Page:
The same goes for thank-you notes. Send a lot more of them. When your coworker does you a favor, send a short thank-you note. Leave a thank-you note for the people cleaning your office or your neighborhood. And don’t ever forget to send your customers a written note. If they ever feel taken for granted, they may take their business elsewhere.

Set up an Appreciation Board in your breakroom and encourage people to write down what they appreciate about each other. Erase it once a week and start over the next week.

The possibilities for giving generous amounts of appreciation are endless.

► 3. Take time for the other person.

Yes, I know you’re busy, but who isn’t these days? And yes, I know some of you are very important people who are also very high up in the organization. You may think you can’t take time for other people.

Wrong! The busier you are and the higher up you are, the more your time means when you give it to others. The actress Ann Margaret knew that.

Take Richard, for example. As a former Viet Nam soldier, he never talked much about his time over there. However, he always kept a grainy, 8″ x 10″ black and white photo he had taken at a USO show of Ann Margaret in his office. It was one of his treasures.

Then, a few years ago, Ann Margaret was doing a book signing at a local bookstore. Richard wanted to see if he could get her to sign the treasured photo so he arrived at the bookstore at noon for the 7:30 p.m. signing.

When he got there, the line went all the way around the bookstore, circled the parking lot and disappeared behind a parking garage. Before her appearance, bookstore employees announced that she would sign only her book and no memorabilia would be permitted.

Richard was disappointed but wanted to show her the photo and let her know how much those USO shows meant to lonely GI’s so far from home. Ann Margaret came out looking as beautiful as ever. When it was Richard’s turn, he presented the book for her signature and then took out the photo. When he did, there were many shouts from the employees that she would not sign it. Richard said, “I understand. I just wanted her to see it.”

She took one look at the photo, tears welled up in her eyes and she said, “This is one of my gentlemen from Viet Nam and I most certainly will sign his photo. I know what these men did for their country and I always have time for ‘my gentlemen.'”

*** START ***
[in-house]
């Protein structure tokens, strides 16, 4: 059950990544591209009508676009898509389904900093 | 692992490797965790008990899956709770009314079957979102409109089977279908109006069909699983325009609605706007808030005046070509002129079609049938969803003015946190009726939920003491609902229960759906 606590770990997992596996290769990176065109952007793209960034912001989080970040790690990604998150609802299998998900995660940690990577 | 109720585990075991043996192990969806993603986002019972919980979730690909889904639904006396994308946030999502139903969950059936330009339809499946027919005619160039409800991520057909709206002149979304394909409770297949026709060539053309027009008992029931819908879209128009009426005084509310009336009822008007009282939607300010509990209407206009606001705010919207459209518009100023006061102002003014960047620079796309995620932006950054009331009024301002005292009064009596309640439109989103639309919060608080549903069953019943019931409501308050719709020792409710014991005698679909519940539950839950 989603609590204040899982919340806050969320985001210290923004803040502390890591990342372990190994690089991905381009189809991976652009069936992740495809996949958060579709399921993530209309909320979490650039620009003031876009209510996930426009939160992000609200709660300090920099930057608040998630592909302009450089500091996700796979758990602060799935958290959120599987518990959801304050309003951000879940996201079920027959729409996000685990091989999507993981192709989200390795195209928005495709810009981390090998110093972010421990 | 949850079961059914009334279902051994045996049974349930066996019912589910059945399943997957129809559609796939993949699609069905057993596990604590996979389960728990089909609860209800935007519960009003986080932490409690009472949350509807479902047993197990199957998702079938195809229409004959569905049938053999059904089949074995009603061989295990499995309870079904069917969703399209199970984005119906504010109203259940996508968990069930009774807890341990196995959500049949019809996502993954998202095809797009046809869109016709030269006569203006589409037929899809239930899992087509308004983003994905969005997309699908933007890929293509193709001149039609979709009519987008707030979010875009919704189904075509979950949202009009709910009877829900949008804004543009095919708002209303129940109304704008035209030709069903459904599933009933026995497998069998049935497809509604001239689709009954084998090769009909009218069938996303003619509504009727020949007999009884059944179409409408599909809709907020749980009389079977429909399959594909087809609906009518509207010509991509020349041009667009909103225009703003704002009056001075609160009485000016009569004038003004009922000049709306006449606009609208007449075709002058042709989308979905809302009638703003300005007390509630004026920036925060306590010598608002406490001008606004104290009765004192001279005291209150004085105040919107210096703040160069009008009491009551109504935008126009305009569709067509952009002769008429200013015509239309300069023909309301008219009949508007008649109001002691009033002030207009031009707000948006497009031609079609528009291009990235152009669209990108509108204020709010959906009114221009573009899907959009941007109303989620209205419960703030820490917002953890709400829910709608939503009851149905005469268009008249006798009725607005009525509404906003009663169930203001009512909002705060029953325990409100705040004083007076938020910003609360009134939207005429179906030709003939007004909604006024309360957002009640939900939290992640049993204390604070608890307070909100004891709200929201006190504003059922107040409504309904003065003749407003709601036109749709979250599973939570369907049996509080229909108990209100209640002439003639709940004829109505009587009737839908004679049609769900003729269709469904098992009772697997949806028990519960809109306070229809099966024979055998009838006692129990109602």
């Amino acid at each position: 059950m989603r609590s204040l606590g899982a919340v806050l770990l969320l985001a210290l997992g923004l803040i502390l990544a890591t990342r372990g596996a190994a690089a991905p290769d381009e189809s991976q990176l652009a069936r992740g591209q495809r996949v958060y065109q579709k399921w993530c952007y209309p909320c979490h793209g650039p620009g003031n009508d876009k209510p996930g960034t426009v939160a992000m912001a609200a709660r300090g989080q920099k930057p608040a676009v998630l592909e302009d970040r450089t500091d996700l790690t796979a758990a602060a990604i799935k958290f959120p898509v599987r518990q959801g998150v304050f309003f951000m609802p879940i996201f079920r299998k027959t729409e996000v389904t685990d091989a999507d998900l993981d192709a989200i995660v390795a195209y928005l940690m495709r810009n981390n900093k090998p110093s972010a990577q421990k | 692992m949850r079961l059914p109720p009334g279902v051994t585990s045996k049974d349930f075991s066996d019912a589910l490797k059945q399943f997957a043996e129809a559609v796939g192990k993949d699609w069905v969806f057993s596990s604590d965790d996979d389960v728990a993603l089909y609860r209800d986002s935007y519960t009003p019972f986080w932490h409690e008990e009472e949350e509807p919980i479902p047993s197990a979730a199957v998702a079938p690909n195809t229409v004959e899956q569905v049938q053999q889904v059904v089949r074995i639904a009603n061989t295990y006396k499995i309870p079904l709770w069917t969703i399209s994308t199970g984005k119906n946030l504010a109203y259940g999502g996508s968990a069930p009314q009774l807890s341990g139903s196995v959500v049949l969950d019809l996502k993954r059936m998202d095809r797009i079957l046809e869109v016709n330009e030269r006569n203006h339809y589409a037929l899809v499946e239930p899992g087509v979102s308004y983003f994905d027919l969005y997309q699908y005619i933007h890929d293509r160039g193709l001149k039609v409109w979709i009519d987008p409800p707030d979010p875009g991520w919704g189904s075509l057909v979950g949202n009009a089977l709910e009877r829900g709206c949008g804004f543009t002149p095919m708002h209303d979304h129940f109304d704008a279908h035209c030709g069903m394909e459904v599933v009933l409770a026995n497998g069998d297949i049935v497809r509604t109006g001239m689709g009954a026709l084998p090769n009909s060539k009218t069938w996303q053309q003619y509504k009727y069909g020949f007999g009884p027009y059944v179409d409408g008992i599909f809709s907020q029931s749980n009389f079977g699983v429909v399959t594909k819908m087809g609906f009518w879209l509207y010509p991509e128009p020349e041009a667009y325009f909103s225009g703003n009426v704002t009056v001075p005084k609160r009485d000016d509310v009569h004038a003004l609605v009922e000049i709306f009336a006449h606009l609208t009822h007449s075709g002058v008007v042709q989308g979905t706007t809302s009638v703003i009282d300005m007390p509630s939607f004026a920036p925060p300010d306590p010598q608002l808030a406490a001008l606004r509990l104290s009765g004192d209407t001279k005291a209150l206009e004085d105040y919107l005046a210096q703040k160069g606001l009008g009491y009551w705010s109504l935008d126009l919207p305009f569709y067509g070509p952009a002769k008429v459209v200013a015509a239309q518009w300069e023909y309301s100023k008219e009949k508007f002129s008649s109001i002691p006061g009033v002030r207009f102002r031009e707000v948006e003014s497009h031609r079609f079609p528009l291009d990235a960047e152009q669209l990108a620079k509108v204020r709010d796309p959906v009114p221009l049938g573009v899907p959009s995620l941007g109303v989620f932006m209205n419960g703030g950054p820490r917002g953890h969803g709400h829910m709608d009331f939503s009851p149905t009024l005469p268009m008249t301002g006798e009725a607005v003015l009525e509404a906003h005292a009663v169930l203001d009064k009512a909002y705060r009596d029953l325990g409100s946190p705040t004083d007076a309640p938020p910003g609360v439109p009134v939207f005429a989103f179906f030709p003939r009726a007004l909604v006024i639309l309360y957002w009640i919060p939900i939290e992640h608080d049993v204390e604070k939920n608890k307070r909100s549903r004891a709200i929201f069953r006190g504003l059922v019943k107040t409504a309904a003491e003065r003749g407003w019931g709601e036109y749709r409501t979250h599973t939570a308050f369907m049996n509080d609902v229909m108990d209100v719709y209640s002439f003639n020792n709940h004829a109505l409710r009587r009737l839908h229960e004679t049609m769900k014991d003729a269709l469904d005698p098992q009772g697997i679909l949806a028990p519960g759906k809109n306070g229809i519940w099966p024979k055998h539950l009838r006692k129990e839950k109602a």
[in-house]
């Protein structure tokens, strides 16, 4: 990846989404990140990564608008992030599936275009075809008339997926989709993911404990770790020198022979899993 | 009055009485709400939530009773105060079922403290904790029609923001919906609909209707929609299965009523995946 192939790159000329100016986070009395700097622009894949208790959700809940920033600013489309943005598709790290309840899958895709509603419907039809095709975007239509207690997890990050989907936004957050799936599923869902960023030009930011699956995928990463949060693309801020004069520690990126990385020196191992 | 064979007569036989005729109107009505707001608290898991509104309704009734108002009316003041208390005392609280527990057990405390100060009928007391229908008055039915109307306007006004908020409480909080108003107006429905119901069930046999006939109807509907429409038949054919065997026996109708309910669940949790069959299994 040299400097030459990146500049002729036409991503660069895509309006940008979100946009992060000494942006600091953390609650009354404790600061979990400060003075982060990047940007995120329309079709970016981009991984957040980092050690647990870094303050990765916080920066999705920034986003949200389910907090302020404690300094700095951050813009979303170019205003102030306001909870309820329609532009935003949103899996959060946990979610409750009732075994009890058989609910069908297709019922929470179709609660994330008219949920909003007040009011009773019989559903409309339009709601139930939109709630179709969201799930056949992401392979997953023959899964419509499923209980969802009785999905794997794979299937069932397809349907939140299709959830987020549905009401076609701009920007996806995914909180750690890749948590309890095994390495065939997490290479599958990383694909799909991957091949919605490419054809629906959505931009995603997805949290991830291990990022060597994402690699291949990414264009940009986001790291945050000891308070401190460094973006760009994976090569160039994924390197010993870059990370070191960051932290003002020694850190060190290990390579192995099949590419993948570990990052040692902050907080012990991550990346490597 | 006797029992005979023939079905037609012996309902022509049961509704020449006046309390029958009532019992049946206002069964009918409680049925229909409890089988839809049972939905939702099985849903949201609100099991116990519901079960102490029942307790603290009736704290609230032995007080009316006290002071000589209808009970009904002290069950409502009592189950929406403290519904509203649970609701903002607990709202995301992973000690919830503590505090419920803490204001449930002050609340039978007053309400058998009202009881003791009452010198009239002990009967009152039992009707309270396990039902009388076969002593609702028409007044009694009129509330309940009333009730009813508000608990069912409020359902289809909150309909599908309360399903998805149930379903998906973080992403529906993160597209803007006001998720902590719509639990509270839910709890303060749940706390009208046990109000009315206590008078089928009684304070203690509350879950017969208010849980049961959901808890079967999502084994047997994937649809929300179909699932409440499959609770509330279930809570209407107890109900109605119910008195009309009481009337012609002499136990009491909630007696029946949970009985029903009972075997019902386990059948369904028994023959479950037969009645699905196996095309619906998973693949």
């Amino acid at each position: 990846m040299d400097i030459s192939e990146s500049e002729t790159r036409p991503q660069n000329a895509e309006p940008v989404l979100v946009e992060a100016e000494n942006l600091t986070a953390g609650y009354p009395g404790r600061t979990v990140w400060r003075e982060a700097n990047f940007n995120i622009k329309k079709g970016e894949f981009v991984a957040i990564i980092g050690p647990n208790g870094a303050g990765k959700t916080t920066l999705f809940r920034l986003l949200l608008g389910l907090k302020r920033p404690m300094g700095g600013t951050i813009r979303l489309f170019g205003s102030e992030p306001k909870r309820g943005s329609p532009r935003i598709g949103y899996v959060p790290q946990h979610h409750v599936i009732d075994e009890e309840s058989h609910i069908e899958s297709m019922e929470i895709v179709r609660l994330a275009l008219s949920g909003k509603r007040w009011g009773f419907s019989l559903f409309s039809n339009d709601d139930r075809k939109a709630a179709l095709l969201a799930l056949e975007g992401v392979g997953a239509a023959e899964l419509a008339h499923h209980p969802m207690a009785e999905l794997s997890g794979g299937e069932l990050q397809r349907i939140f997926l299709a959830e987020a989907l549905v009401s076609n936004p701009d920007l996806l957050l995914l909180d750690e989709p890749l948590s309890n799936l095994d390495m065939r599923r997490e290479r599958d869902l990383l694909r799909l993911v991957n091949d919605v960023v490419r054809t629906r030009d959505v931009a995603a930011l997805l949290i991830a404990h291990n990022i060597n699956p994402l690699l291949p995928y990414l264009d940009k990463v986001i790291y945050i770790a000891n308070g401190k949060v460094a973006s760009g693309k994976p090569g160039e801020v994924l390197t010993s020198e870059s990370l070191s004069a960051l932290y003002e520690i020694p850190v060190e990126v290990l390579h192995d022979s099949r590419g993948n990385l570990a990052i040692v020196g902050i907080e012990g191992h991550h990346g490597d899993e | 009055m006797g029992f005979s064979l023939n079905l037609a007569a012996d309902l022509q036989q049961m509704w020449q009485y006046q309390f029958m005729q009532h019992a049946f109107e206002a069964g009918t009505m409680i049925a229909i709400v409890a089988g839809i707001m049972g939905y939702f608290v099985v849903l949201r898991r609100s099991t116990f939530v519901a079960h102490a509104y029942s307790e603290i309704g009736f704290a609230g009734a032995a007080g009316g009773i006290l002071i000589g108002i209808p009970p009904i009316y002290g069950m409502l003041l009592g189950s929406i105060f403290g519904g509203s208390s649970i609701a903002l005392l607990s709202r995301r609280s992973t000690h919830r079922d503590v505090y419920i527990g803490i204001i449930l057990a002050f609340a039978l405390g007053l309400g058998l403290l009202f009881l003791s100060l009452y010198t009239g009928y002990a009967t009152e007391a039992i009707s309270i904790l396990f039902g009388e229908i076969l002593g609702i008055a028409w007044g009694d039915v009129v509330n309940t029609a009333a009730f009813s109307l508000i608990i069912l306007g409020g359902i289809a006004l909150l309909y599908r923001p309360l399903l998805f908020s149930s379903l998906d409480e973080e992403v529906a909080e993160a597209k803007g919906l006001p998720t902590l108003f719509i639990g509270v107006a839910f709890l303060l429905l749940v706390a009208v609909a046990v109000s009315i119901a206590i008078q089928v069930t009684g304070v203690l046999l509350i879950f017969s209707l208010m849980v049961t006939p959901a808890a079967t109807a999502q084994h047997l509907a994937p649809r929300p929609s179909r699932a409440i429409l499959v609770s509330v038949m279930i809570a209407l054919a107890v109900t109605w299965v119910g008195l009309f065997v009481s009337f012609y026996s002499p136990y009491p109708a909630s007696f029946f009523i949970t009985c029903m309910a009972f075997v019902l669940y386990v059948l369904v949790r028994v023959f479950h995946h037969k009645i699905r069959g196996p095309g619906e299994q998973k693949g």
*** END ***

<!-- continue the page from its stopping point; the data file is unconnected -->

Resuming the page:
With that, she pulled Richard across the table and planted a big kiss on him. She then made quite a to-do about the bravery of the young men she met over the years, how much she admired them, and how much she appreciated them. There weren’t too many dry eyes among those close enough to hear. She then posed for pictures and acted as if he were the only one there.

Later at dinner, Richard was very quiet. When his wife asked if he’d like to talk about it, her big strong husband broke down in tears. “That’s the first time anyone ever thanked me for my time in the Army,” he said.

That night was a turning point for him. He walked a little straighter and, for the first time in years, was proud to have been a Vet. As Richard’s wife said, “I’ll never forget Ann Margaret for her graciousness and how much that small act of kindness meant to my husband. I now make it a point to say ‘Thank you’ to every person I come across who served in our Armed Forces. Freedom does not come cheap and I am grateful for all those who have served their country.”

Taking time for another person is one of the strongest affirmations you can ever give. After all, everyone seems to be short on time. Giving some of your time to someone else tells them they are important. That’s kindness in real time.